The report is based on a survey of students who sat for the Program for International Student Assessment (PISA) in 2012. The study shows that results for reading and mathematics for children who sat the exam are not correlated with the state of technology investment in education in their schools. 

In fact, children who reported above average use of technology show poorer results than even after correction for interfering socio-economic factors. As the report makes clear, investments to equip students with basic literacy and numeracy skills is all one may need to help them prepare for participation fully in the digitised societies of the 21st century. 



Reason for lack of success

Professor Kentor Toyama of University of Michigan identifies three factors which make digital technologies difficult to implement in the classroom. First, digital technology requires a lot of skill and resources to use and maintain, and the world’s poorest schools generally can’t afford the required support on an ongoing basis. 

Second, good pedagogy is difficult enough in itself, but when combined with the additional burden of incorporating computers, it is even more difficult. Teachers are already juggling with large class sizes, standardised curricula, examinations and miscellaneous administrative requirements. For them, computers in the classroom is just another imposition from higher bureaucracies.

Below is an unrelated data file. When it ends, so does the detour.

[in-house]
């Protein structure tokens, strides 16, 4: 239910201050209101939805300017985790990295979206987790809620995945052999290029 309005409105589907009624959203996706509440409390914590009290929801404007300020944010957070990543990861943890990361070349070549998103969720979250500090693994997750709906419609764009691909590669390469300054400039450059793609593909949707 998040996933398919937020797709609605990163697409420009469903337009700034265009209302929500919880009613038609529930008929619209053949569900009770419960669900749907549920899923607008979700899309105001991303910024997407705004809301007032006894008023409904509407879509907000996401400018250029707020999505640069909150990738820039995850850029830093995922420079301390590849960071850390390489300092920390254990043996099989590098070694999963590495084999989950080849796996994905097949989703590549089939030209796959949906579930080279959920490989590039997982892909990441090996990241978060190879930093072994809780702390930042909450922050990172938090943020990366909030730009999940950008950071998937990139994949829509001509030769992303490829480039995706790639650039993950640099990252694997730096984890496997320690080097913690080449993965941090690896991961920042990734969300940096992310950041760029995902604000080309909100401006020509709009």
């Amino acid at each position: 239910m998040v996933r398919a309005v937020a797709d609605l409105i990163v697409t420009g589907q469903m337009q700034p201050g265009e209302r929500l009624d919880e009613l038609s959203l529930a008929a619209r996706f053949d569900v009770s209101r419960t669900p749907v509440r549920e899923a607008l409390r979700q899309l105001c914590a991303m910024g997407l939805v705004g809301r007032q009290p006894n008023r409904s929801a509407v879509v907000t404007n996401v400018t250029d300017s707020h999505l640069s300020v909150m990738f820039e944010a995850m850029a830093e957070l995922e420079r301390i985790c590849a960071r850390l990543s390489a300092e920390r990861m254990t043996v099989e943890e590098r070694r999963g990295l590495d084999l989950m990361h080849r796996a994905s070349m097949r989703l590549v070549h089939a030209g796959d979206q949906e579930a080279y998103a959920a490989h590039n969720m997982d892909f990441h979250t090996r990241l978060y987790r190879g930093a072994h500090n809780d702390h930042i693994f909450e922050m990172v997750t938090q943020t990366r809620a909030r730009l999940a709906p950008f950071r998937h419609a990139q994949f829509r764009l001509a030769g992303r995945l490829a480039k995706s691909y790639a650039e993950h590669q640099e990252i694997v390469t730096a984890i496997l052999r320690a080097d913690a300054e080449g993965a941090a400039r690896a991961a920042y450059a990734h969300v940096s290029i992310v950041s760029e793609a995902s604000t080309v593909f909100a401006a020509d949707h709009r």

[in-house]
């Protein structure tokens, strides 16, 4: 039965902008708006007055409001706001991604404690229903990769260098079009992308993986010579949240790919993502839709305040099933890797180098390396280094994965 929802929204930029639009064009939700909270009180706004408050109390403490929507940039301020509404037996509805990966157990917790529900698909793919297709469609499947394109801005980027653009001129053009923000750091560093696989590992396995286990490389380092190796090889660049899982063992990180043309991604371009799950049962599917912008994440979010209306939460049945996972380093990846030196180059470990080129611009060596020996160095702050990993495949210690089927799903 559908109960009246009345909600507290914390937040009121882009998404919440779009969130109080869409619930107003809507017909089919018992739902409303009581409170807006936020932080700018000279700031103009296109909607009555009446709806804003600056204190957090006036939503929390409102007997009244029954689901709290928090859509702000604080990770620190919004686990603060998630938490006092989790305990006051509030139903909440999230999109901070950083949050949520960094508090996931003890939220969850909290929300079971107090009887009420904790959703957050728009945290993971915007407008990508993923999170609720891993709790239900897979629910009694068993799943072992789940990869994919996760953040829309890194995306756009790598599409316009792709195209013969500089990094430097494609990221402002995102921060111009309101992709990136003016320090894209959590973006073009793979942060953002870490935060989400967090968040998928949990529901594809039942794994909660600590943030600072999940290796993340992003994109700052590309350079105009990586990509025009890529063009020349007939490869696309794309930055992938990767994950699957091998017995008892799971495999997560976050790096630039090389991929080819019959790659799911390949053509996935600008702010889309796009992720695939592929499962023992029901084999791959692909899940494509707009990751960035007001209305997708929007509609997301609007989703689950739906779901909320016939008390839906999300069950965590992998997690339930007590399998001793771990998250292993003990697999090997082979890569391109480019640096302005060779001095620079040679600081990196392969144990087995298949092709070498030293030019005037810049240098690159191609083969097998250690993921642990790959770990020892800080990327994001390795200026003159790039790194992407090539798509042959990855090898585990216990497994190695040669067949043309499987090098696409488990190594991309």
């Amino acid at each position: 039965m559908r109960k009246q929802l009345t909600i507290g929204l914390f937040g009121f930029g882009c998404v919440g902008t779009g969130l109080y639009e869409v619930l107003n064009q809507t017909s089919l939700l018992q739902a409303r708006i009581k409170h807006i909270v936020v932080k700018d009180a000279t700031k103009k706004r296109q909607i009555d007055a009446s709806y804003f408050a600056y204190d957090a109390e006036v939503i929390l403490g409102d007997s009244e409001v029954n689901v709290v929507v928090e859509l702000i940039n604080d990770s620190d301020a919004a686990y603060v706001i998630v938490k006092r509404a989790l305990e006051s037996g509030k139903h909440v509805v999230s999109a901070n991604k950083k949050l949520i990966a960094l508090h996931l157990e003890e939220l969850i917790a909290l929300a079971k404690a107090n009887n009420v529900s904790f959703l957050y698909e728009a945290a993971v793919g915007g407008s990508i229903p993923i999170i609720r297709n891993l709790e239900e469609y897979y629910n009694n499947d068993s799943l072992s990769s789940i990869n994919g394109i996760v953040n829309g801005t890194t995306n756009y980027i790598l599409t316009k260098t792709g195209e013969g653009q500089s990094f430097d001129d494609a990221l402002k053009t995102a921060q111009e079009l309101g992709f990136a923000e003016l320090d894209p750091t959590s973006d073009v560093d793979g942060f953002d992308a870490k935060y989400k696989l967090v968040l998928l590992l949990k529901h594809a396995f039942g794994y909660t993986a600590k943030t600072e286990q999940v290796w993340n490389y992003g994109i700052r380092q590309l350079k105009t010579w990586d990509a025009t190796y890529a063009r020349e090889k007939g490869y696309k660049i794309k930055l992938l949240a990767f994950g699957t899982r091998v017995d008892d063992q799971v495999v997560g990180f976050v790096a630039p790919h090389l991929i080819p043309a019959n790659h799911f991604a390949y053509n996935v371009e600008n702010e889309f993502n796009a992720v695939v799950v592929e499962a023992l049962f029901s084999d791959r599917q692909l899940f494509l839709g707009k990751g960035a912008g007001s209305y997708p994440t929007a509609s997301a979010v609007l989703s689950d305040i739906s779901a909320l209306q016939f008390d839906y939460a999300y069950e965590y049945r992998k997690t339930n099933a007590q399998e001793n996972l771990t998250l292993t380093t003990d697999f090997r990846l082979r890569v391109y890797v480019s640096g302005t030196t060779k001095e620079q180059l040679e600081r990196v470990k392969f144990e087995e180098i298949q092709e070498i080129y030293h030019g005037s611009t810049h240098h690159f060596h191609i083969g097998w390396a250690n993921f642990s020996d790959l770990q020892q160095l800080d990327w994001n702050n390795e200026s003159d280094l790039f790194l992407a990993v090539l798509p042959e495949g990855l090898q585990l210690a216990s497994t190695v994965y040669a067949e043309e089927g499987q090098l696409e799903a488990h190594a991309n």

Third and perhaps most significant, he argues, is the fact that digital devices tend to amplify students’ natural inclinations for distraction. Students become addicted to sensory stimulation for its own sake and bypass deep thinking and learning. It’s like giving them sweets before dinner. His conjectures make common-sense although the scientific studies to establish them are missing. 


Four types of IT use in school education 

For our work at LIRNEasia we found it useful to define four types of ICT uses in education (1) Teachers use outside of class (2) Teachers’ use in the class (3) students’ use in the classroom and (4) students’ use outside the class. 

In Finland where they are reputed to have one of the best education systems in the world, teachers use ICT outside of the class to prepare for class, for presentations in class but they don’t encourage ICT use in the classroom, for lower grades lower than senior secondary in particular. In fact, in the Schoolnet survey conducted by the European Union in 2013, Finnish teachers reported the least usage of ICT from among teachers in other countries in Europe.